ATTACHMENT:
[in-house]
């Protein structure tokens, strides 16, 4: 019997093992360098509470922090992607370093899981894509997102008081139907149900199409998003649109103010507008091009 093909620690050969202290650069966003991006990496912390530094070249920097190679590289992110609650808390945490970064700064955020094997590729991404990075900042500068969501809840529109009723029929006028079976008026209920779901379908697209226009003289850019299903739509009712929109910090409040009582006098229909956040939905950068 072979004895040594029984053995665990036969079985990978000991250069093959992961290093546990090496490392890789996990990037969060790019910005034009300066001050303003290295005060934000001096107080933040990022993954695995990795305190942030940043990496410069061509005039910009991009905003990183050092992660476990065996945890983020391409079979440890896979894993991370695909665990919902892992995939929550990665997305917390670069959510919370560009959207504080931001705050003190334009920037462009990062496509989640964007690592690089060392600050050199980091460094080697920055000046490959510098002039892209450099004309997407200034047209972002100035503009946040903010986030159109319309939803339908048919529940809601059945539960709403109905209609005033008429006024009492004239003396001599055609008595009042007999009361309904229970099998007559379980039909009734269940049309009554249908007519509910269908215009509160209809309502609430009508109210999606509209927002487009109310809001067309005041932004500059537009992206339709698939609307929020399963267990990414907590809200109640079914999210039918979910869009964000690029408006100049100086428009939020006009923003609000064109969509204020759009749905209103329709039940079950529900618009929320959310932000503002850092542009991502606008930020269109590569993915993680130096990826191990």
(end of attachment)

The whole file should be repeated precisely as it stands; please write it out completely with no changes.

[in-house]
């Protein structure tokens, strides 16, 4: 019997093992360098509470922090992607370093899981894509997102008081139907149900199409998003649109103010507008091009 093909620690050969202290650069966003991006990496912390530094070249920097190679590289992110609650808390945490970064700064955020094997590729991404990075900042500068969501809840529109009723029929006028079976008026209920779901379908697209226009003289850019299903739509009712929109910090409040009582006098229909956040939905950068 072979004895040594029984053995665990036969079985990978000991250069093959992961290093546990090496490392890789996990990037969060790019910005034009300066001050303003290295005060934000001096107080933040990022993954695995990795305190942030940043990496410069061509005039910009991009905003990183050092992660476990065996945890983020391409079979440890896979894993991370695909665990919902892992995939929550990665997305917390670069959510919370560009959207504080931001705050003190334009920037462009990062496509989640964007690592690089060392600050050199980091460094080697920055000046490959510098002039892209450099004309997407200034047209972002100035503009946040903010986030159109319309939803339908048919529940809601059945539960709403109905209609005033008429006024009492004239003396001599055609008595009042007999009361309904229970099998007559379980039909009734269940049309009554249908007519509910269908215009509160209809309502609430009508109210999606509209927002487009109310809001067309005041932004500059537009992206339709698939609307929020399963267990990414907590809200109640079914999210039918979910869009964000690029408006100049100086428009939020006009923003609000064109969509204020759009749905209103329709039940079950529900618009929320959310932000503002850092542009991502606008930020269109590569993915993680130096990826191990």